A new online survey of inflammatory bowel disease (IBD) patients found that individuals seeking information on social media are generally satisfied with the care that they get from their health care providers. However, the online activity suggested a desire for more information, especially with respect to supportive needs like diet and complementary/alternative medicine (CAM).
The study was led by Idan Goren, MD, and Henit Yanai, MD, of Rabin Medical Center, Petah Tikva, Israel.
The researchers suspected that social media users with IBD were looking for information they weren’t getting from their provider, so the researchers set out to identify those specific unmet needs. In a pilot exploratory phase of their investigation, they conducted an initial survey followed by an analysis of social media posts, then they conducted a second phase with a survey based on the findings in the pilot exploration.
The initial survey was conducted within a social media platform in Israel called Camoni, where patients can interact with each other and with health care providers who have experience treating IBD, including gastroenterologists, dietitians, and psychologists. The survey included 10 items about disease characteristics, information needs, information search habits, and other factors. The subsequent analysis step included individual posts on the network between January 2014 and January 2019; the investigators categorized posts by the topics of interest brought up in the initial survey and determined the frequency of posts related to each category.
Out of the 255 respondents to this initial survey, 72% reported satisfaction with the information they received in person. In addition, 67% said that search engines like Google were their most important source of disease-related information, 58% reported relying heavily on websites, and 53% reported relying on health care providers. The most common topics of interest were diet (65%), medications and their potential adverse effects (58%), disease management (48%), and CAM (43%).
After this pilot exploratory phase, the researchers developed a structured survey that they used in IBD-based forums on Facebook and other social networks. Data were collected from this survey during a 4-week period in November 2019.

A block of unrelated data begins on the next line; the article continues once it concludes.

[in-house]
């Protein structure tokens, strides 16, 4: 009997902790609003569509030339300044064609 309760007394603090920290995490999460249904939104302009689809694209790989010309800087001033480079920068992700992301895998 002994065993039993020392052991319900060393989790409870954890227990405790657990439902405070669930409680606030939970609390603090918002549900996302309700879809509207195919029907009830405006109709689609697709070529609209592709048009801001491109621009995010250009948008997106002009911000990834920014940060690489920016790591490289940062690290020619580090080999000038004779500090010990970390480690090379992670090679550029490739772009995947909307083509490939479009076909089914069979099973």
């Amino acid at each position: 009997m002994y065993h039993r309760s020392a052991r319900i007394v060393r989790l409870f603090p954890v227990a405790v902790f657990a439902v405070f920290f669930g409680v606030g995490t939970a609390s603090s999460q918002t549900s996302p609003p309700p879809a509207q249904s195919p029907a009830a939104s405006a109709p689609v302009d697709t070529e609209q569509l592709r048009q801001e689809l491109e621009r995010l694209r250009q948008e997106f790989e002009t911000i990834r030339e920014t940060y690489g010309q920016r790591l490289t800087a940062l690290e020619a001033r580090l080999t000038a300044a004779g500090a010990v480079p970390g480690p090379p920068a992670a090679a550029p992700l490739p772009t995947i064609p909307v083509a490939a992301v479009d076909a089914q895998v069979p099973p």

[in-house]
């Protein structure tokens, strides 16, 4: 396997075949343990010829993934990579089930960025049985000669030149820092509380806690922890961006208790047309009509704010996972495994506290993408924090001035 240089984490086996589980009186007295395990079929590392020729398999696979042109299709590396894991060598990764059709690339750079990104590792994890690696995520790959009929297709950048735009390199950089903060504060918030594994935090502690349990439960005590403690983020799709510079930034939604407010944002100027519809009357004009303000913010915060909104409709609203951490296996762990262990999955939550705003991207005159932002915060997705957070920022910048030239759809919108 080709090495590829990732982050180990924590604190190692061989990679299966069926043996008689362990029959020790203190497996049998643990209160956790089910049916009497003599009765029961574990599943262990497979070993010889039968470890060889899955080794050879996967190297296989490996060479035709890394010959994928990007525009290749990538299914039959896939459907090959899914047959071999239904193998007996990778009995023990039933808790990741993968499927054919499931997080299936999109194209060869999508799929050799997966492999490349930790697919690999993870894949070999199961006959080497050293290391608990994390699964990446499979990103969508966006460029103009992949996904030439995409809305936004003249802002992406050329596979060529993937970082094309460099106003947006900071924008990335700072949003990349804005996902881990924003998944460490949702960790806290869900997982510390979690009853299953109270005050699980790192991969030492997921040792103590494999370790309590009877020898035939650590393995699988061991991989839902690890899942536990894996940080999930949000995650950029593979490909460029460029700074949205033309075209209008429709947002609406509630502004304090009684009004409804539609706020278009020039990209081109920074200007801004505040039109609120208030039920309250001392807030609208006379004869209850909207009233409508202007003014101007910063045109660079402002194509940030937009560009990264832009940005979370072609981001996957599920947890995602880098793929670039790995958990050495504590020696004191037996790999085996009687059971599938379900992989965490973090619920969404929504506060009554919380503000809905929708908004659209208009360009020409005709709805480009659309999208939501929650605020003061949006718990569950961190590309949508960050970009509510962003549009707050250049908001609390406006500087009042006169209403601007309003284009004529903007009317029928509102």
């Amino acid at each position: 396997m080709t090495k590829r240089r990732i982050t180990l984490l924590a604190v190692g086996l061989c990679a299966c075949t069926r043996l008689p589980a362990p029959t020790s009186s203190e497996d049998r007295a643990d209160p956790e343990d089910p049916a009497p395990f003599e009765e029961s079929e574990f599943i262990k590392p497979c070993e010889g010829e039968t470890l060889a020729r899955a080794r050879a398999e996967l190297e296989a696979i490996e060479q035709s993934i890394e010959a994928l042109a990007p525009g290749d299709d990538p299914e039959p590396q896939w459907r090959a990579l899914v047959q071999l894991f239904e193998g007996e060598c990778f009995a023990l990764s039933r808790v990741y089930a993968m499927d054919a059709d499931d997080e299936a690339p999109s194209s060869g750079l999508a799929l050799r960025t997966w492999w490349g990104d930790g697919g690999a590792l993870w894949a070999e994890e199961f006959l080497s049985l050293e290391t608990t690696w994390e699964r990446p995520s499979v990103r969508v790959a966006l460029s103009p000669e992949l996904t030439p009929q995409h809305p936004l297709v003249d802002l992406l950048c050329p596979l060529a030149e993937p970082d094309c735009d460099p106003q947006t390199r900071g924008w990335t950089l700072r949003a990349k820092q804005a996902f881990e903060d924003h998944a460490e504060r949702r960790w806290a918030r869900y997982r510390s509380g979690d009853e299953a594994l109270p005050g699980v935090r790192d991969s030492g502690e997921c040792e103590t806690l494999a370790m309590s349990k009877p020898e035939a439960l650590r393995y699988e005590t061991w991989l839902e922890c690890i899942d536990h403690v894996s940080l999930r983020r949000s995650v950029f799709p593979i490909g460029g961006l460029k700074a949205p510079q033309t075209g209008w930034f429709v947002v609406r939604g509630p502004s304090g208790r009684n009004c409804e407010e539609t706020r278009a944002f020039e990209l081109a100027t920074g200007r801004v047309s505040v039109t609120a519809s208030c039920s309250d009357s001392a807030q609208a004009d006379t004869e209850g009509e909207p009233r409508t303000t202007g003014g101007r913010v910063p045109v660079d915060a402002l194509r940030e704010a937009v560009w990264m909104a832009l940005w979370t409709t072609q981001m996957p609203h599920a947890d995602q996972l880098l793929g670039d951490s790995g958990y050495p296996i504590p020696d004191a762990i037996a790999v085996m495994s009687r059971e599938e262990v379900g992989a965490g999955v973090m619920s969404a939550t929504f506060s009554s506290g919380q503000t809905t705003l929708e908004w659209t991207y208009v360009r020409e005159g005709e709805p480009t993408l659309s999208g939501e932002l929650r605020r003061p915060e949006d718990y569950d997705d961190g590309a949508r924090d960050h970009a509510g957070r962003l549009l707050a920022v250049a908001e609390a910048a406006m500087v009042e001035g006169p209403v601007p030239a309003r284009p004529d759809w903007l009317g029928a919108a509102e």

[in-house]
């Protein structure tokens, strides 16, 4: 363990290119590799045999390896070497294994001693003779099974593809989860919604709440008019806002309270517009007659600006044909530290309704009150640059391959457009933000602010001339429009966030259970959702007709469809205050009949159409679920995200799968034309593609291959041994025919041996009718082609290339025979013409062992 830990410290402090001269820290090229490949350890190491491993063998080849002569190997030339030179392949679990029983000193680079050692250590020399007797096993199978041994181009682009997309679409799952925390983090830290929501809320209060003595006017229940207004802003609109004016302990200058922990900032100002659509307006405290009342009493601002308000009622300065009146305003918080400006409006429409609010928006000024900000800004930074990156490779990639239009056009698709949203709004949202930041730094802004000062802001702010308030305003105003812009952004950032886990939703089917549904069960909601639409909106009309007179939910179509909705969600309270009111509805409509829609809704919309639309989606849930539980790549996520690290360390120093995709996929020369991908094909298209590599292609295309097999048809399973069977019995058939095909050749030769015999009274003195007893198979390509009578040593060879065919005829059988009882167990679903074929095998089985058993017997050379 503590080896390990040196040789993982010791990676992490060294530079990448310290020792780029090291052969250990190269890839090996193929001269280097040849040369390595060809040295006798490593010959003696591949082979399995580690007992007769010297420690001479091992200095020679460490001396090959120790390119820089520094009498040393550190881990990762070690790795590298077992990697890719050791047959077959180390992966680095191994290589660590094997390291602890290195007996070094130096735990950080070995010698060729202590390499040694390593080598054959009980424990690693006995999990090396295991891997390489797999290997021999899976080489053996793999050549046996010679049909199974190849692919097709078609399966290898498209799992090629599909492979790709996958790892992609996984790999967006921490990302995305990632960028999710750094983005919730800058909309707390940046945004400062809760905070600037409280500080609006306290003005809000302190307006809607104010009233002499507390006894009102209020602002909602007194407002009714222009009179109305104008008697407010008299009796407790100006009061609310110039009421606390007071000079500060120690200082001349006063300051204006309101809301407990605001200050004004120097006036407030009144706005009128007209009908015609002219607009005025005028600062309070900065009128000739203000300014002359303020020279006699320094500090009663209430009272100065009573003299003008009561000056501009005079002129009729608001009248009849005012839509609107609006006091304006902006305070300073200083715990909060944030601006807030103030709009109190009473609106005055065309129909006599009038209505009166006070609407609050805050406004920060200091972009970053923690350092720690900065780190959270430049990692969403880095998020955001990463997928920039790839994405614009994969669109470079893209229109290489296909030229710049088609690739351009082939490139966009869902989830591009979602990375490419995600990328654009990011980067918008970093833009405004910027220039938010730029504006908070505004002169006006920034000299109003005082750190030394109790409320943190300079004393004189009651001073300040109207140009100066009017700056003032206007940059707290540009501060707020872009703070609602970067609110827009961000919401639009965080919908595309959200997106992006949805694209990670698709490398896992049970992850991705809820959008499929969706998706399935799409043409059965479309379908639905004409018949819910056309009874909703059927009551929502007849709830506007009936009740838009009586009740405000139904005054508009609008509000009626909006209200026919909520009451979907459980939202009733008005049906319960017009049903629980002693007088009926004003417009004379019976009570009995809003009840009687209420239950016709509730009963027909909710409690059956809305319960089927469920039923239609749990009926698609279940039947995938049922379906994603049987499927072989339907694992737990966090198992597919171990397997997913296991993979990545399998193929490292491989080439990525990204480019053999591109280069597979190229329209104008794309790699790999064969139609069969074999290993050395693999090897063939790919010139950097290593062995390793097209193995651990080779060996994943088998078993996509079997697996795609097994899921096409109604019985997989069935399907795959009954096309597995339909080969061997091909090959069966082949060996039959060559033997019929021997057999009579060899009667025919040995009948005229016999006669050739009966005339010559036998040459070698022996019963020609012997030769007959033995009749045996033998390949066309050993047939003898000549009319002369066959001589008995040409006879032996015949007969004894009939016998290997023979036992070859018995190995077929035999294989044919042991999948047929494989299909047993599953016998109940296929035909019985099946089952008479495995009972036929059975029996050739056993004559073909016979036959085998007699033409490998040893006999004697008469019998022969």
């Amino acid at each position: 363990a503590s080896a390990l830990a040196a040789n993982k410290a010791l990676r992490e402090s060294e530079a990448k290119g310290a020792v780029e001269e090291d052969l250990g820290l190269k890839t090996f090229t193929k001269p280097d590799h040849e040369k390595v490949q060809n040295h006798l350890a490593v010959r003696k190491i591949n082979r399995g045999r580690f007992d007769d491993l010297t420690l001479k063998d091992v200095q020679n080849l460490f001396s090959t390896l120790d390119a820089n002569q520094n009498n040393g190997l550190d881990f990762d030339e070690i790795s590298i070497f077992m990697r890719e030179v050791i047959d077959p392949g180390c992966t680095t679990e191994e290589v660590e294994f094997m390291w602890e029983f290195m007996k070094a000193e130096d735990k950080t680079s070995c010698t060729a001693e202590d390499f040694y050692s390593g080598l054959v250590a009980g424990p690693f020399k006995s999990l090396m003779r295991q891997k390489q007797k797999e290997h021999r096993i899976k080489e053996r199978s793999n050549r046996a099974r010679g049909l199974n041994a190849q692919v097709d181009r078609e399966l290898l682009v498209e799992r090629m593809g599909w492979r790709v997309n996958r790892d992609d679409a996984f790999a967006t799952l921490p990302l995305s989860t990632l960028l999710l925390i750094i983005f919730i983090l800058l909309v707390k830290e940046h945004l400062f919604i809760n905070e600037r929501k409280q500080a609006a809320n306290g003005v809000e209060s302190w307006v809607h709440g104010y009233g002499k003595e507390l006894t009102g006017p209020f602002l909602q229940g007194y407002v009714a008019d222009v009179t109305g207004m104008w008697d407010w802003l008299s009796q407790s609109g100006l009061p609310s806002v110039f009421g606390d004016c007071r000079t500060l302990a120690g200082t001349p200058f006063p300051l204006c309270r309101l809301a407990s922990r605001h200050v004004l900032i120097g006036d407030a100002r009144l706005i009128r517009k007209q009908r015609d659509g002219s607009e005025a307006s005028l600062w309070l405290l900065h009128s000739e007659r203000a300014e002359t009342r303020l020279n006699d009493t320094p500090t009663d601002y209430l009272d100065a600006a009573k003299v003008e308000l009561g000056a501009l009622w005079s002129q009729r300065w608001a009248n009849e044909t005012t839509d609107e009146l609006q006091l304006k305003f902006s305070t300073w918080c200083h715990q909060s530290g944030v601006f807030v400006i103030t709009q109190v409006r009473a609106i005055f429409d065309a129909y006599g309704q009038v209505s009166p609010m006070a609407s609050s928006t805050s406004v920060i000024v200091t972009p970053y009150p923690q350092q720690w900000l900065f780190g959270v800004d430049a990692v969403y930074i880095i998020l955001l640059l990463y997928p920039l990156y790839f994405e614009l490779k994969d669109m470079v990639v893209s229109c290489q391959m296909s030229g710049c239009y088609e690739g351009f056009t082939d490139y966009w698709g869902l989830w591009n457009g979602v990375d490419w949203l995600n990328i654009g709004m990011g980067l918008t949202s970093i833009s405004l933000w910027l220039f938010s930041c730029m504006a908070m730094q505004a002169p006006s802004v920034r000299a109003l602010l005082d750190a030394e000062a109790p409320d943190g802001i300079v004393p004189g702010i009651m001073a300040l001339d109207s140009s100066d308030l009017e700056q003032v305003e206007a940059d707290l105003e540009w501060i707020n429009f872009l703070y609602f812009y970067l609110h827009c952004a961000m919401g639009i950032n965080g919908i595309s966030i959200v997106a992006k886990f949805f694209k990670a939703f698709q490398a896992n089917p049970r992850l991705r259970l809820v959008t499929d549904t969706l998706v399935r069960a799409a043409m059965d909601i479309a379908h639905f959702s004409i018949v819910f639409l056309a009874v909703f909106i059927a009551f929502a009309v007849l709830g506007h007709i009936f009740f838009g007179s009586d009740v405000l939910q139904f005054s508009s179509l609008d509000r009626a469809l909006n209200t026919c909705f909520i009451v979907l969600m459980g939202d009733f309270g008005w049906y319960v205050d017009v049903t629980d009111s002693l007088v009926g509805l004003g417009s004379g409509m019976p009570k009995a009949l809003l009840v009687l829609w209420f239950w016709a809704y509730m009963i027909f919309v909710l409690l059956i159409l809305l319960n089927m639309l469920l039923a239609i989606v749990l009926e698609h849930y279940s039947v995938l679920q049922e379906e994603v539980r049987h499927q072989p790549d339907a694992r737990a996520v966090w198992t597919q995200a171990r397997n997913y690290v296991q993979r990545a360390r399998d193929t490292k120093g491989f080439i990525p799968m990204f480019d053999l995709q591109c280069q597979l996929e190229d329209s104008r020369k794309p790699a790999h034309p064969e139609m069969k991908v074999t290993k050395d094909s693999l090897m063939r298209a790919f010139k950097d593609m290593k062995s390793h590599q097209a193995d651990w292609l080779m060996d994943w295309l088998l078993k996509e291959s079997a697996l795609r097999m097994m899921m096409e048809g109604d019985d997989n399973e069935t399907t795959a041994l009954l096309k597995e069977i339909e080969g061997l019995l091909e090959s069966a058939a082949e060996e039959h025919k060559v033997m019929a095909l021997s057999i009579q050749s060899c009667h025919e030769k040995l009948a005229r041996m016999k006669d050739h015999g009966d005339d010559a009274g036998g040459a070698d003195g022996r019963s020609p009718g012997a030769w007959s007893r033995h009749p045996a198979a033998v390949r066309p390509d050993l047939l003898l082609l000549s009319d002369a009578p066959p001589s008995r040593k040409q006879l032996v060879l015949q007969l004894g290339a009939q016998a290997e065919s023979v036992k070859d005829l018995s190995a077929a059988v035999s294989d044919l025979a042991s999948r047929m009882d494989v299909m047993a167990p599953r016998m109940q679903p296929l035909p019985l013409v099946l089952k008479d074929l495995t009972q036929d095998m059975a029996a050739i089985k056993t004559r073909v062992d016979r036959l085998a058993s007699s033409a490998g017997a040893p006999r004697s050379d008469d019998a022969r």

About half of the 534 respondents to the more widely distributed follow-up survey were in Israel. Overall, 83% reported using IBD-related medications, 45% of which were biologics. Out of the 534 respondents, 70% primarily received treatment from IBD referral centers. Interestingly, 77% said that they would prefer to rely on social media that is guided by health care providers, but only 22% reported that they actually used such a network. Responding along a visual analog scale, they reported general satisfaction with their routine IBD care (mean score, 79 ± 27 out of 100), their providers’ effectiveness of communication (82 ± 24), and the providers’ ability to understand patient concerns (73 ± 28). Those who were active in social media rated accessibility of IBD service as 68 ± 30. Exploration of topical interest found the most common to be diet (46%), lifestyle (45%), CAM (43%), diagnostic test interpretation (34%), and specialist referrals and reviews (31%).
The general satisfaction with information from health care providers contrasted with some previous studies that had shown that patients seeking information online often felt the opposite: For example, a 2019 Canadian survey found that only 10%-36% of IBD patients believed they received adequate information on IBD issues during clinical visits. The authors of the current study speculated that the incongruence might be explained by the fact that the current survey included patients with greater disease burden, who might get more attention during clinic visits than might patients with milder illness.
“In conclusion, our results indicate that patients’ activity on [social media] appears to be independent of their satisfaction with formal IBD care and rather reflects the contemporary need for ongoing information, particularly focused on supportive needs, such as diet and CAM,” the investigators wrote.
“Try Not to Google Everything”
The findings weren’t surprising, but the researchers found that patients seeking information online often have a high level of disease burden, as evidenced by biologics use and a majority being seen by specialists. That’s worrisome, said Jason Reich, MD, a gastroenterologist in Fall River, Mass., who has also studied social media use among IBD patients but was not involved in this study. “The last person you want getting poor-quality information is someone with pretty active disease,” said Reich in an interview.
Reich agreed with the authors that IBD specialists should consider having a dietitian in their clinic, or at least refer patients to dietitians early on. He also advocated for gastroenterologists (and all physicians, really) to have an online presence, if possible. “At least make themselves and their office accessible. I always tell my patients, if you have questions, try not to Google everything online and just shoot me a message through the portal instead,” said Reich. He added that nurses can handle such duties, especially those trained in IBD. “Personally, I don’t mind sending my short messages back and forth. Especially if it’s just a question. That’s easy enough to do when it takes maybe a minute or 2.”
The authors disclosed no funding sources. Reich has no relevant financial disclosures.
This article originally appeared on MDedge.com, part of the Medscape Professional Network.